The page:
Every now and then, I see a headline that I know won’t soon drift from my memory. Frank Vandenbroucke was found dead today in his hotel room; he had apparently died of a blood clot. The death reminds me of a similar headline in 2004, of the death of Marco Pantani. Both capable of incredible rides, both prone to devastating depression, both legends that end in a hotel room.
VDB was the picture of late 90’s cycling: extraordinary, jet-fueled exploits that made bike racing spectacular, if not realistic. And when his wings were clipped by drug scandals, he picked himself up and returned to the sport, only to fall again and again. His popularity never returned to where it was during 1999 when he won Het Volk and Liege-Bastogne-Liege.
It’s hard for us fans to recover from the pain of a fallen hero. We know it all too well. When a rider we don’t like tests positive, we are angry. When our favorites fall, it’s nothing short of heartbreak. For me, it’s not so much disappointment that they doped (or attempted to dope). I’m a realist about our sport and while I wish there was no doping, it is part of it. For me, it’s not disappointment that they cheated – it’s disappointment that the fairytale is over, and my hero won’t be back in the bunch lighting up the races they way they once did.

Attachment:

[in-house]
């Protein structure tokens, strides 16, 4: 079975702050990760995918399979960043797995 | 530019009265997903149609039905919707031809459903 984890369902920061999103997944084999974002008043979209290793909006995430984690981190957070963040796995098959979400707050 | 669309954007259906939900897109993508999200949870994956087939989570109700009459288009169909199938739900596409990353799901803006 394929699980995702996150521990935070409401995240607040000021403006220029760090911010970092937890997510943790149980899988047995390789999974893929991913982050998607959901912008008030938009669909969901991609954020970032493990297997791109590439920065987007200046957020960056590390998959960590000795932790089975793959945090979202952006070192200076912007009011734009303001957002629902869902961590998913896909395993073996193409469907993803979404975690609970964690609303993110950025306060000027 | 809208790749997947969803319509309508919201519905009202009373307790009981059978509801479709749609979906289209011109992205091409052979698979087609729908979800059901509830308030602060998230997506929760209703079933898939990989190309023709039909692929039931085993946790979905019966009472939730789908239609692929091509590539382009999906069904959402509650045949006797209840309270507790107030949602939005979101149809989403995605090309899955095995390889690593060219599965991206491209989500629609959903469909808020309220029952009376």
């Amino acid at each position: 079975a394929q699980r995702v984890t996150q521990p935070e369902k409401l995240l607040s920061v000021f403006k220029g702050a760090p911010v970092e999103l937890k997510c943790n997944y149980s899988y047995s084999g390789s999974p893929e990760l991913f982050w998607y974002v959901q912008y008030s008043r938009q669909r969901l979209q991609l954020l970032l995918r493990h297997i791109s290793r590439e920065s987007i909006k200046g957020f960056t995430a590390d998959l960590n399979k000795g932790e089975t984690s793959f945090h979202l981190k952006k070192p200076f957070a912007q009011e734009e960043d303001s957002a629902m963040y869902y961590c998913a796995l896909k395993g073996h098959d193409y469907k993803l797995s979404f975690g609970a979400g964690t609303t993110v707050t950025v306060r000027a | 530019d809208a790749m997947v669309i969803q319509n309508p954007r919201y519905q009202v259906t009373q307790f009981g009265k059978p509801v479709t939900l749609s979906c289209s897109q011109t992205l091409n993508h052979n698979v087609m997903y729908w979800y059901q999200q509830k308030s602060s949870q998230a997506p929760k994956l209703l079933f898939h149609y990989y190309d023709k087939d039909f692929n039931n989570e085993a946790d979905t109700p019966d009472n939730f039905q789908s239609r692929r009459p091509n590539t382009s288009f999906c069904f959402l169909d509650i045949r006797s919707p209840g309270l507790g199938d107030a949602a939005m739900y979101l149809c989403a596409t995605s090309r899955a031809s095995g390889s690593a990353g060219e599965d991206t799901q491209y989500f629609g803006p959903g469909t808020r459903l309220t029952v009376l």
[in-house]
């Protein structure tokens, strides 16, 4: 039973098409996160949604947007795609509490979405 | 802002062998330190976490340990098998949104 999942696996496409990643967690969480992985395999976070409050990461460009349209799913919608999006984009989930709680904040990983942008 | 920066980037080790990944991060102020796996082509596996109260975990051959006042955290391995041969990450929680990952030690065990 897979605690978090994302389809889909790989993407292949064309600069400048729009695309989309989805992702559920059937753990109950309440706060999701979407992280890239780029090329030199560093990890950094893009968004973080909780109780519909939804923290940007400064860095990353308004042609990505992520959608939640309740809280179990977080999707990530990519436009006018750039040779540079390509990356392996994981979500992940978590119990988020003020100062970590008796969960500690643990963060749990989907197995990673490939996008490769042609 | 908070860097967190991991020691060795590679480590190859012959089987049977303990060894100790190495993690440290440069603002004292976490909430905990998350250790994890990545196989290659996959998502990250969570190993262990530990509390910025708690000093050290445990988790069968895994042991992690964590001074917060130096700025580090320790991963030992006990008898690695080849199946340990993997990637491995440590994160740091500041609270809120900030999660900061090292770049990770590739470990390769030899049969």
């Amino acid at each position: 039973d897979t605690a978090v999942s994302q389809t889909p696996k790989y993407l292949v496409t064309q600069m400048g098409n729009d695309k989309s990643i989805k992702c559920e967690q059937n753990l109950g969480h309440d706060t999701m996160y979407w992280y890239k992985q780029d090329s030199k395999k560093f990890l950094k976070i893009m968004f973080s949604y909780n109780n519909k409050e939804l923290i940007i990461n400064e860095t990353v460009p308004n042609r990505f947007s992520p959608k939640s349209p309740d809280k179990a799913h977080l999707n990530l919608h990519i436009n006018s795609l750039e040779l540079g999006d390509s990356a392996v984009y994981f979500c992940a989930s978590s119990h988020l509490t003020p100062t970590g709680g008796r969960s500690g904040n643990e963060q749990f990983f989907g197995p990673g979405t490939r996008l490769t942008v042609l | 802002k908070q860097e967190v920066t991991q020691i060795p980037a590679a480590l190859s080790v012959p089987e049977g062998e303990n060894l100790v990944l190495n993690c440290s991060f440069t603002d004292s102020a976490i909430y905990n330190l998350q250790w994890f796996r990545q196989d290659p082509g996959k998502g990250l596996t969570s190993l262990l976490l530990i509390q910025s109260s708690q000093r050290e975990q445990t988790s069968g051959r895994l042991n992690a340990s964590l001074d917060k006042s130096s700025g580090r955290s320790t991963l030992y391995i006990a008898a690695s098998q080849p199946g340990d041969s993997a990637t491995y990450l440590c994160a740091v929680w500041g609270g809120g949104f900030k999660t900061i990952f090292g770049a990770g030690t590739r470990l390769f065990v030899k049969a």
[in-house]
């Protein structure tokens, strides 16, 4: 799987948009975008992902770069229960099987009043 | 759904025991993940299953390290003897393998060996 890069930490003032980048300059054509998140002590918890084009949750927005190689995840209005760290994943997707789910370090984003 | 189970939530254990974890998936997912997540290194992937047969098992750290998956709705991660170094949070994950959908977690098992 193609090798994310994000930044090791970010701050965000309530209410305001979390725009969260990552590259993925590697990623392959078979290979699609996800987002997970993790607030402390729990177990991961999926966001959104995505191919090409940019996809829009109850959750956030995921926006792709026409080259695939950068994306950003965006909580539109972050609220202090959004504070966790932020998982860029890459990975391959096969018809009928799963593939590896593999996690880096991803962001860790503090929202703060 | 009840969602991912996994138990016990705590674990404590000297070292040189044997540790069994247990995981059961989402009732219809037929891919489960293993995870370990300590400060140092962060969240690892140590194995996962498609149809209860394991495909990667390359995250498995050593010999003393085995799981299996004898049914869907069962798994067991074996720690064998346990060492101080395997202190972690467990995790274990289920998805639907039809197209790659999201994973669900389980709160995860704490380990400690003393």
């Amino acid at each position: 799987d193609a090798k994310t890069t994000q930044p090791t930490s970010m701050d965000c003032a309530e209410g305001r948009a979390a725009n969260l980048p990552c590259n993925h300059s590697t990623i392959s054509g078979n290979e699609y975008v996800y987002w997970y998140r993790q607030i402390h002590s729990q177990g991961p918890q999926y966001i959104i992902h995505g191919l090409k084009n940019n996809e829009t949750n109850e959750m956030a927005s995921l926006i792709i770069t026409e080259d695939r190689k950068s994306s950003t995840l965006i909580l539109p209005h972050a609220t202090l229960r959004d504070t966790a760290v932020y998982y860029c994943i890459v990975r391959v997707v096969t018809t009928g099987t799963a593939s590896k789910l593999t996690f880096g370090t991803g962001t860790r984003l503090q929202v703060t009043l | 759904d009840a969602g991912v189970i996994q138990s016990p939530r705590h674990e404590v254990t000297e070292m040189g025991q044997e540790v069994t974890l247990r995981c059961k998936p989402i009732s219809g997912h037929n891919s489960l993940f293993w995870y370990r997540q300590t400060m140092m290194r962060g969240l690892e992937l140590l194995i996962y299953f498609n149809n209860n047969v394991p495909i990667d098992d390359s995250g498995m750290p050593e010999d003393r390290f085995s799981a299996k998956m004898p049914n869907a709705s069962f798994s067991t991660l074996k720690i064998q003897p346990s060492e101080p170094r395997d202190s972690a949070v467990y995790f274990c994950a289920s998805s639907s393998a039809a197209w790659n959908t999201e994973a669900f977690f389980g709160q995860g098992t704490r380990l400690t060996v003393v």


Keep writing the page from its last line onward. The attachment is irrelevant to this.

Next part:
I don’t think we kept VDB at arms length because of his past drug scandals; it was more that he was so easy to love and so prone to failure that we kept him at a distance in order to spare ourselves the heartache of his next fall. I suppose that, in itself, is heartbreaking.
A glorious talent and spectacular rider. A man I can’t help but believe was driven, tormented, and consumed by cycling. One who welcomed the culture as it was when he was young, ambitious and was taught the ways of the sport by his own heroes – and who embraced it fully.
Here is Frank, at his finest.